HARTFORD, Conn. — Many organic farmers are pushing for state laws that require labeling of genetically modified food from industrial producers because it could help the farmers' sales.
Eighteen states are considering such legislation, even though no study says genetically modified food is unhealthy or unsafe. Many legislators say labeling would simply give consumers more information about what they're eating.
Several organic growers say their business benefits from increased consumer scrutiny of agribusiness and rising demand for locally grown food. They say labeling would establish a bright line between their products and those of big growers.
Connecticut lawmakers were the first to advance a measure out of a committee last month, but avoided taking sides in the argument about whether genetically modified food has an impact on health. Legislators say they want to provide more consumer information.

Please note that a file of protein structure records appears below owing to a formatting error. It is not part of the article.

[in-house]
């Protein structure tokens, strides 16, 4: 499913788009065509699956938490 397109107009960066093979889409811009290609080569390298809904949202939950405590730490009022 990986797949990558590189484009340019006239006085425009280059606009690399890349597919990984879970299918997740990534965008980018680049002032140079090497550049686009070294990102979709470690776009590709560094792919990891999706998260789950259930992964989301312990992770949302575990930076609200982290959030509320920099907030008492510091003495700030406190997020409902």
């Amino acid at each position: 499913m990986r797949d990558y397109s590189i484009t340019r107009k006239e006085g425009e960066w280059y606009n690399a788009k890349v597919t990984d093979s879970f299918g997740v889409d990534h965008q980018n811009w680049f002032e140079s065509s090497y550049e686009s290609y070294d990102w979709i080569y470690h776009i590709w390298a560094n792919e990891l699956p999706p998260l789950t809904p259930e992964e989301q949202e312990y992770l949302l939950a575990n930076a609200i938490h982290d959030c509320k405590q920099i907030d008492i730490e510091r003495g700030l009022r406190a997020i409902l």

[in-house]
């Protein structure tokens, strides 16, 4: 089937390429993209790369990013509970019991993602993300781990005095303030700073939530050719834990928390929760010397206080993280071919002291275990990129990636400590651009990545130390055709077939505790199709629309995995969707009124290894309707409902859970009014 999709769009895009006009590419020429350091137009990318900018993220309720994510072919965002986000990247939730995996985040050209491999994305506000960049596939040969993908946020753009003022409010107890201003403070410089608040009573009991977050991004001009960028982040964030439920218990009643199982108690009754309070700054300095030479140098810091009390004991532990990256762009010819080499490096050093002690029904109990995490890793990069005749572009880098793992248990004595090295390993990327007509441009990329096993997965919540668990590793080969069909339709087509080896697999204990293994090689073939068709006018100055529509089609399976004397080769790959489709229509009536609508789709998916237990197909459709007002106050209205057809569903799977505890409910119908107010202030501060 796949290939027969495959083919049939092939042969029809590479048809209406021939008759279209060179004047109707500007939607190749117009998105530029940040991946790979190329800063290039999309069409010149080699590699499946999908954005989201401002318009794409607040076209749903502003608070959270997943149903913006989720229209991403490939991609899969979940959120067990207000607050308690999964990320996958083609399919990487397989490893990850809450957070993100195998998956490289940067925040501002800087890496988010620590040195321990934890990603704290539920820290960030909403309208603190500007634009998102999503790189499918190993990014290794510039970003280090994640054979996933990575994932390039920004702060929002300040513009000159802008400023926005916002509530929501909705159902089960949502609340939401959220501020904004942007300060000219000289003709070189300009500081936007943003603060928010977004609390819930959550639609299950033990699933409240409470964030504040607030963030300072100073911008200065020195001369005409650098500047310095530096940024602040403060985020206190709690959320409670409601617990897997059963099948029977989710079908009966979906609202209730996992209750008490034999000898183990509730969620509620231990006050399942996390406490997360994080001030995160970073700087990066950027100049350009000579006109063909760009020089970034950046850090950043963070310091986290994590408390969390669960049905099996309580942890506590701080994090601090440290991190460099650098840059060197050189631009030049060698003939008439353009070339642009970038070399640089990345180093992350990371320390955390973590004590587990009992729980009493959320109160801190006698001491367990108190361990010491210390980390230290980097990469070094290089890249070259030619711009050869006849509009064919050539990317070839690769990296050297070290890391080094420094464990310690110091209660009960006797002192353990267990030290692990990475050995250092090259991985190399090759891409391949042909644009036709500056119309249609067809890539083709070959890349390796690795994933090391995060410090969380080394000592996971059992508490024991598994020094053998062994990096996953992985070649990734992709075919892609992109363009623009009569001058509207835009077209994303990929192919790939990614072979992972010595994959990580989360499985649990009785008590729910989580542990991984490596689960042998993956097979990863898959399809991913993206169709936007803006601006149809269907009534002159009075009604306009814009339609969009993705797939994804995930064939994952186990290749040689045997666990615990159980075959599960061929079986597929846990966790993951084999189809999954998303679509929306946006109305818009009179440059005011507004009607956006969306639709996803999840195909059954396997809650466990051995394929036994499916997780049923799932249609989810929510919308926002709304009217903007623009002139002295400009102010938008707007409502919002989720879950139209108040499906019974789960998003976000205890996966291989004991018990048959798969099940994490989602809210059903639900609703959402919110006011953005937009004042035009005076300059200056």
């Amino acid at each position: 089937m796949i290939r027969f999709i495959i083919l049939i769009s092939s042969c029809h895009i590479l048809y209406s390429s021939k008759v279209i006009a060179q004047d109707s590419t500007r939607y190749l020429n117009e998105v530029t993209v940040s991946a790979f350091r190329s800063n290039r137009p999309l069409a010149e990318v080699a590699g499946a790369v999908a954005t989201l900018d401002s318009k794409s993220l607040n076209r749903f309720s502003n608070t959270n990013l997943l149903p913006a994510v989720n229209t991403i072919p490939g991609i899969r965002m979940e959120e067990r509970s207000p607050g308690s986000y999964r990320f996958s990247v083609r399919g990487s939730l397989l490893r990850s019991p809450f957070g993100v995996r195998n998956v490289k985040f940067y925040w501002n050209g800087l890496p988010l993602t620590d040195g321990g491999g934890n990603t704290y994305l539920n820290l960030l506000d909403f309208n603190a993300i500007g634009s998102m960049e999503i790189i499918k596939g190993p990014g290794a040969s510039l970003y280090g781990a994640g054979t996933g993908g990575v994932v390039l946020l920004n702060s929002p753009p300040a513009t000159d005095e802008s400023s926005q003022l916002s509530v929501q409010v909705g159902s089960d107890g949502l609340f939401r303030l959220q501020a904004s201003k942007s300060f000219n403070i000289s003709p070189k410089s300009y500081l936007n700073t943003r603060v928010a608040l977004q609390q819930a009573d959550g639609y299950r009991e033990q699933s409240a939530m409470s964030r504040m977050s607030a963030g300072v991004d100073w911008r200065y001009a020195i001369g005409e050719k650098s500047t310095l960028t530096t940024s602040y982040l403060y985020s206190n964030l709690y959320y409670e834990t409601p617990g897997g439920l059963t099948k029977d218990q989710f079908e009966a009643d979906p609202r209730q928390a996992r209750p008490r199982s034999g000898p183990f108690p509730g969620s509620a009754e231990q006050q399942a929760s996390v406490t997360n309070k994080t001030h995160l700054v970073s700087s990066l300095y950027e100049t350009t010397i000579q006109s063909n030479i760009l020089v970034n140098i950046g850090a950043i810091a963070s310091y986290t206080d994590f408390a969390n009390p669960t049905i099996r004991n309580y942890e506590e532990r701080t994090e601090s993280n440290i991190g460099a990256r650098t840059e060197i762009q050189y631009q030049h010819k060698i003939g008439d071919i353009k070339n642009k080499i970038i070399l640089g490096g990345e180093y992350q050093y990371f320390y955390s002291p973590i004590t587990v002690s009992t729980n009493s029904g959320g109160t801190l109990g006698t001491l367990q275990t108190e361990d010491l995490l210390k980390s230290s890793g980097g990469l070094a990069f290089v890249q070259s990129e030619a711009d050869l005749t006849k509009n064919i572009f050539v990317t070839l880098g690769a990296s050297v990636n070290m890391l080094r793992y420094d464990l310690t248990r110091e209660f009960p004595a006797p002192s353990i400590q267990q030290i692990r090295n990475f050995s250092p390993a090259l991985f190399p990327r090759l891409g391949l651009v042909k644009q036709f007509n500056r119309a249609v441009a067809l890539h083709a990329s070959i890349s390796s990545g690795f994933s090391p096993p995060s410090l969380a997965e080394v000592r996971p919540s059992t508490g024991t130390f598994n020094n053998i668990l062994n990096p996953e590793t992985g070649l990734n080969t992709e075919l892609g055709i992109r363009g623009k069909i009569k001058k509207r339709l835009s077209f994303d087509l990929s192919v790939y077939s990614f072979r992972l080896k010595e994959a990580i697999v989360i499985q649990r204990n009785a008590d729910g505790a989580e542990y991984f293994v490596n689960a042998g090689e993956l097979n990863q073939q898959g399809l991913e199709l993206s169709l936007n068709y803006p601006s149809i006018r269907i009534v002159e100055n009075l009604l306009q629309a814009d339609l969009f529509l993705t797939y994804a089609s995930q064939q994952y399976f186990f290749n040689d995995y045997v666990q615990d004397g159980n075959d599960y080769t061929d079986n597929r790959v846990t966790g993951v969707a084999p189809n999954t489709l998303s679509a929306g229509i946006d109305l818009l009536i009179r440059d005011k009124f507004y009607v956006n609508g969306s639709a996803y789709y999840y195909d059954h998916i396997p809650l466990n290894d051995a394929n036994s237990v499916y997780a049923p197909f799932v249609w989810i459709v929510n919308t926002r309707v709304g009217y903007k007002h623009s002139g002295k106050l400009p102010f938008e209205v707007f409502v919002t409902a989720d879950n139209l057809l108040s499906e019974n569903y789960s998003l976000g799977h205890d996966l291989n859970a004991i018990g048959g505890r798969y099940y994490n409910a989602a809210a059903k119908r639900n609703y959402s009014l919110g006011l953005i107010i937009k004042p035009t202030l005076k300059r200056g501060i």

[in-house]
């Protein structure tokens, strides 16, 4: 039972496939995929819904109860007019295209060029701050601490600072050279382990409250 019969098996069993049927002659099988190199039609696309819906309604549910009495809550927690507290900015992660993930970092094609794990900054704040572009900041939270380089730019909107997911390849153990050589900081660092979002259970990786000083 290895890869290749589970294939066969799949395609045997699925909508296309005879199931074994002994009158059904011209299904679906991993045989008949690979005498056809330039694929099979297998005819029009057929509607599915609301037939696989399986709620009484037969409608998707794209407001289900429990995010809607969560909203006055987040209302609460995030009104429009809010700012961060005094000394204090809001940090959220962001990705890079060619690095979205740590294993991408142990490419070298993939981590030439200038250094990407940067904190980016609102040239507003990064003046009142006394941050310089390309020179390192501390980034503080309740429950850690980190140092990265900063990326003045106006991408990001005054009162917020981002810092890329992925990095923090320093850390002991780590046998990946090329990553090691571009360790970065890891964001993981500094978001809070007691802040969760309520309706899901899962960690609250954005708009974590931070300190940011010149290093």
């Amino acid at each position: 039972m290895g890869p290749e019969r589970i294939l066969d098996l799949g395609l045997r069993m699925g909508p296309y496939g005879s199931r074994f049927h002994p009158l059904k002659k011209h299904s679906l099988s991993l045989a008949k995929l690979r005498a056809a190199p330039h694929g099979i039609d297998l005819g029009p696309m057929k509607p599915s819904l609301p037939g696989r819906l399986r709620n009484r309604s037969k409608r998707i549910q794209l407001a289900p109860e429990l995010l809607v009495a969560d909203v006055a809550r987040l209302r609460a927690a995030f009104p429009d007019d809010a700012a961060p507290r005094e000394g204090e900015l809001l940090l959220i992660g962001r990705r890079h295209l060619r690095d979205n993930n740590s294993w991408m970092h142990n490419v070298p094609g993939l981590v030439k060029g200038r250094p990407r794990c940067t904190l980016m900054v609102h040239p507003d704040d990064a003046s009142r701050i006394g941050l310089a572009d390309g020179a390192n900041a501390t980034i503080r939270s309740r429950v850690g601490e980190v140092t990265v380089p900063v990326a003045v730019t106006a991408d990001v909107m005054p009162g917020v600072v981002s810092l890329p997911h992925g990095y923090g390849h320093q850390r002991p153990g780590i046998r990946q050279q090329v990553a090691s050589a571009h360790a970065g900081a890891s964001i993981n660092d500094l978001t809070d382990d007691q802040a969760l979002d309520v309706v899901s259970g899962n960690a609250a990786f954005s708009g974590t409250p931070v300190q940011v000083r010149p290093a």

- 31 things you might not know about the Harry...
- 13 baby names that are making a comeback
- Alleged sexual abuser on the run for 17 years...
- Which U.S. cities are the best for upward...
- Back to Beijing for 2nd Olympics in 14 years
- 19 little-known facts about the Mission:...
- The one thing you may be giving your children...
- LDS Church 're-evaluating' Scouting program...
- LDS Church 're-evaluating' Scouting... 109
- Religious groups react to Boy... 79
- Boy Scout board approves end to blanket... 71
- Are lawsuits ahead for church-based Boy... 31
- Oklahoma Supreme Court: Ten... 27
- Obama: Republican criticism of Iran... 25
- Covered California: Cost of health care... 18
- Trump's call for mass deportations runs... 17